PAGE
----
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2022 US Open: Rory McIlroy chases serenity of his youth while eyeing first major crown since 2014

BROOKLINE, Mass. — In some ways, Rory McIlroy has been chasing his 25-year-old self for the last eight years. He’s 33 now without a major championship since that summer he turned 25. He won two that season to match the two he already possessed yet has come up empty over the the subsequent 81 months.

On Saturday at the 2022 US Open, McIlroy will be up against three iterations of that former self as he tries to jump-start his major championship career.

Colin Morikawa (age 25), Scottie Scheffler (25) and Jon Rahm (27) have four majors combined, the same number as the now-elder statesman of their sport. Morikawa is one stroke up on McIlroy with Rahm tied alongside the Ulsterman and Scheffler one back. They have Rory surrounded.

McIlroy nearly kicked away this US Open before it really got good. After shooting 67 and sitting one shot back Thursday, he co-led by the time his second round started Friday. Rory started par-par, but disaster on No. 3 led to a 25-foot putt for double bogey, which he buried.

He danced from 1 under to 2 under and back again for most of the day Friday, summoning visions of the PGA Championship at Southern Hills, which he had in his grasp until he did not, that dancing in fans’ heads.

A bogey on No. 10 McIlroy pushed back to 1 under, and it all seemed to be slipping away. In that moment, he thought, “I just wanted to try to shoot under par [on the day].” Three birdies coming home with no bogies across the final eight holes meant he did, barely.

McIlroy surged on the back nine to shoot 69, a solid follow to his 67 that put him 4 under and one back of a lead shared by Morikawa and Joel Dahmen.

McIlroy has appeared wound tight all week, partly because he’s been carrying around the weight of a sport. But it’s clear he senses that this is his best chance in several years to add to his major collection. McIlroy is a bloodhound when it comes to sniffing out major moments, and he’s taken advantage of nearly every one he’s played himself into.

It’s been a long time, though, and he knows that having previously won this event in 2011 won’t help him win this US Open.

“I think I have to go out with the mindset this week that I’m going to try to win my first again,” said McIlroy. “I’m playing as good of golf as I’ve played in a long time. I have a lot of experience. Yes, I’ve won major championships and other big events, but … just because I’ve done that , it doesn’t mean that I’ll hit better golf shots or I’ll hit better putts.

“I’m in a good place. I’m really happy with where my game is at, and I think that’s the most important thing.”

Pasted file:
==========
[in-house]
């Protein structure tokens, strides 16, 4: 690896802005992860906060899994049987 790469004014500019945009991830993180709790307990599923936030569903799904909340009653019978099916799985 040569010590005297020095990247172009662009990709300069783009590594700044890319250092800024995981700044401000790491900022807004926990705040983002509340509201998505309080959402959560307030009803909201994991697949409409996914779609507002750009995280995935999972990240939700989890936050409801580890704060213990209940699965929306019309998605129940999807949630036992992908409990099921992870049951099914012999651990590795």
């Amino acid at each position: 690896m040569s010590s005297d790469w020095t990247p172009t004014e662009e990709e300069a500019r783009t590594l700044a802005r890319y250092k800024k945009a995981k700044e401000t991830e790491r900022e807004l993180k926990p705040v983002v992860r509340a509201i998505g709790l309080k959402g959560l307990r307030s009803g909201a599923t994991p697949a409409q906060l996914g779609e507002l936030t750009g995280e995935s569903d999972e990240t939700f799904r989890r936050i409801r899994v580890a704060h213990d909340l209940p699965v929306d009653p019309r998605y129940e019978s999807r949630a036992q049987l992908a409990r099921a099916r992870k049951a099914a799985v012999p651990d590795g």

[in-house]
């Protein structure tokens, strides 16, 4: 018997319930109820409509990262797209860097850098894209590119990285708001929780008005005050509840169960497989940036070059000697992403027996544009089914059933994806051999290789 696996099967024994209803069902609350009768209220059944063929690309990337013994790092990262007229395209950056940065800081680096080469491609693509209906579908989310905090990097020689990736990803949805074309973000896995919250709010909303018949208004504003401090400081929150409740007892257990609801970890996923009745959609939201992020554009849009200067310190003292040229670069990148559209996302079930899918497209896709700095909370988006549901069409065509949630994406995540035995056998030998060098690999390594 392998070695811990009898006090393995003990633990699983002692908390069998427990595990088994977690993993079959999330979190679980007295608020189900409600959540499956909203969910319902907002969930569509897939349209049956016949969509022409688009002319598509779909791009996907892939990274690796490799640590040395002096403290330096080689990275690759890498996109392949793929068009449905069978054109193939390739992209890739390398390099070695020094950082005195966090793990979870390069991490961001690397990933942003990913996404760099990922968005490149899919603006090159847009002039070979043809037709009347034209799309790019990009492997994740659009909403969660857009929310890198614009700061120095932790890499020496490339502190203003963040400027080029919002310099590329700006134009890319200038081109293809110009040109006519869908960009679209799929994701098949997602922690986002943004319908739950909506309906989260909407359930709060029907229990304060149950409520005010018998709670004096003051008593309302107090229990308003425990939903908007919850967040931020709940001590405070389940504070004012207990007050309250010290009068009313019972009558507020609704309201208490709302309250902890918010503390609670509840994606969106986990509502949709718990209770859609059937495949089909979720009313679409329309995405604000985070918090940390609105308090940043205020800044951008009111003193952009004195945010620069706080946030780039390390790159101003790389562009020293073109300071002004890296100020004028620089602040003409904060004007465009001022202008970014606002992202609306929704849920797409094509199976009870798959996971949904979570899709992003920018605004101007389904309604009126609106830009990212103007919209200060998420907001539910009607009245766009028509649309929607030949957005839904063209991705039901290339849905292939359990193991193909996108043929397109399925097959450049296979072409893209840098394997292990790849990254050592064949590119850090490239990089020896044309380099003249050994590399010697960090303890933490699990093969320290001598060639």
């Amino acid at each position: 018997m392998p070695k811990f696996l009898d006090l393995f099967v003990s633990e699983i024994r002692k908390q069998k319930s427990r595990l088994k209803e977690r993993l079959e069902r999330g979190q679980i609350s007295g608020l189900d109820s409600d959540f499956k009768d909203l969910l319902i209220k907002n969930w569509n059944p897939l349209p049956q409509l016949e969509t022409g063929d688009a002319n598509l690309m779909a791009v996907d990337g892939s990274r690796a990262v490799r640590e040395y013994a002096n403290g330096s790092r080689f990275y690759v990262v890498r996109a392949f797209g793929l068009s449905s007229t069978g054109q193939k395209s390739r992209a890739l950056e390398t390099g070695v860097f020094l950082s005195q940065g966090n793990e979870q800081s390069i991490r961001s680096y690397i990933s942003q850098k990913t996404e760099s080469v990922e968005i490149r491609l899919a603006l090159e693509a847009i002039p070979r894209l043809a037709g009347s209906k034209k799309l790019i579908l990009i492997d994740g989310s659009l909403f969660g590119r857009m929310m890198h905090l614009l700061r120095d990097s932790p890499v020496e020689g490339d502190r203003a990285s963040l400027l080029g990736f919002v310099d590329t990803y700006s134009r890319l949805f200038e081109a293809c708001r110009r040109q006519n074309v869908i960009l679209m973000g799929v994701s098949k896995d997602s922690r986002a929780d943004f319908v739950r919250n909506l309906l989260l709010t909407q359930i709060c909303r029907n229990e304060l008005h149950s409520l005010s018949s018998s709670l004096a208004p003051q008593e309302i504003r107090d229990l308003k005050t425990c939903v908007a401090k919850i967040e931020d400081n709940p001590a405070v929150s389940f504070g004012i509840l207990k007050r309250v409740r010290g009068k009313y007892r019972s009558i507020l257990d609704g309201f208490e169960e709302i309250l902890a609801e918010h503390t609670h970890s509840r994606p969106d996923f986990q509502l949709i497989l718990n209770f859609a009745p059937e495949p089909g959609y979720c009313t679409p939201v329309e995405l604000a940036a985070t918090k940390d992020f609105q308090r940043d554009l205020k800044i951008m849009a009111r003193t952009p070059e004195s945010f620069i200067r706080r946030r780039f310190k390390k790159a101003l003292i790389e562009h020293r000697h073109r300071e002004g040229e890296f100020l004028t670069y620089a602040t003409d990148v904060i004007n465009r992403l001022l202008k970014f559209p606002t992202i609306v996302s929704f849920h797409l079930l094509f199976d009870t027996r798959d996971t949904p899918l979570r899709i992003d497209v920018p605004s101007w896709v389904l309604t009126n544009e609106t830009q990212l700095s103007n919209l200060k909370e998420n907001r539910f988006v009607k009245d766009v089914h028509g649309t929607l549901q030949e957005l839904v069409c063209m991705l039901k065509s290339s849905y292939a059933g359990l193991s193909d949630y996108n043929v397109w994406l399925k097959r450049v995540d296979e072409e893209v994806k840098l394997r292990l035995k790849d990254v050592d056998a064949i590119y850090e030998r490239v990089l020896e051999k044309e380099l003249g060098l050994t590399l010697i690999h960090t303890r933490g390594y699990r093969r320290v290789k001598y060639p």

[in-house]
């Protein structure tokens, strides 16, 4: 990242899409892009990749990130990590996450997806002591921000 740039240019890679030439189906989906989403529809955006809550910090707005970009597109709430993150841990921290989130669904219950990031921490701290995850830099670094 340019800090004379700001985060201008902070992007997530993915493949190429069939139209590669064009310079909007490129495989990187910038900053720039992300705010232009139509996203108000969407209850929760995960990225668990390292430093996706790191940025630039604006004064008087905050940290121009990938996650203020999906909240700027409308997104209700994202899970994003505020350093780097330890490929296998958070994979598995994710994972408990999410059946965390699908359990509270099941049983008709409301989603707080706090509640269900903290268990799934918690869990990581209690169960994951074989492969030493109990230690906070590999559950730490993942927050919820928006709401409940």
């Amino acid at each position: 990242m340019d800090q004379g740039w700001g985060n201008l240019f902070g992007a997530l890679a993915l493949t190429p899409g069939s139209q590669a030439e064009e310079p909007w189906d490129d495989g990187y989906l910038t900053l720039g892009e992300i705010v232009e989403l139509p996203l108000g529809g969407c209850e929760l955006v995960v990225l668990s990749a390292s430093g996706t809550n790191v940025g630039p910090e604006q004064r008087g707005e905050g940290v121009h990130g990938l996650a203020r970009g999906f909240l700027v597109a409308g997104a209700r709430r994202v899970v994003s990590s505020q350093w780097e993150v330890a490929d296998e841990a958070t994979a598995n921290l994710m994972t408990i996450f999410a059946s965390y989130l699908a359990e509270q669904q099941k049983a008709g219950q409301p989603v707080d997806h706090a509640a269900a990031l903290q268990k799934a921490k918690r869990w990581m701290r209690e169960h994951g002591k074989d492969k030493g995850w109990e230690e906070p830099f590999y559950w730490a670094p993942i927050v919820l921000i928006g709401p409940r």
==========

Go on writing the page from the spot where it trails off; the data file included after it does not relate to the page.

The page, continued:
The on-course freedom McIlroy has chased can be found in the hearts of Morikawa, Scheffler, and to an extent, Rahm.

Will McIlroy summon what those guys embody — what hey once embodied better than anyone — over the weekend?

Morikawa and Scheffler and Rahm have a youth’s ability to let themselves gallop because they don’t yet know that they might get tired. For years now, McIlroy has appeared unsure of whether he can trust himself enough to let himself go. Now? Well, he seems ready.

“You want to go up against the best to try to bring the best out of yourself,” said McIlroy. “And to see Collin and Jon and Scottie and Sam [Burns] up there, and whoever else, that’s what major championship golf is all about. That’s what competition is all about.

“I certainly don’t want it to be easy. I want guys to go out and shoot 65 so I have to go and shoot 64. That’s competition, and that’s at the heart of this game. I’m excited to be in that mix going into the weekend.”

When McIlroy is feeling himself and the moment, everything looks like liquid.

Other players strike or thwack or hammer. Roryflows. His swing, certainly, but also his entire ethos. His presence runs fills up major championships.

There was a 10-minute stretch on Friday that embodied this as McIlroy closed out his round with playing partners Xander Schauffele and Hideki Matsuyama. An analogous leaderboard danced with the crooked letters SCHAUFFELE just over McIlroy’s shoulder as he filled up the 17th cup with his fifth and final birdie of the day to get to 4 under.

McIlroy swaggered to the 18th tee where, during a long wait for the group in front of him, he juggled golf balls handed to him by Schauffele’s caddy. The juggler who would soon go for the jugular.

As McIlroy gained momentum at the end of his round, he moved about the property with the freedom of water.

All of it begs the question: Can you flow on the weekend at a US Open while dragging so much of your past along with you and observing so many young stars who don’t have to manage that burden?

With the sun fading on this craggy old course, McIlroy was asked Friday whether he could play with freedom at Brookline. A look of old washed over the face of the four-time major champion.

“For the first time in a long time,” he said pointedly.

The weekend will be telling.

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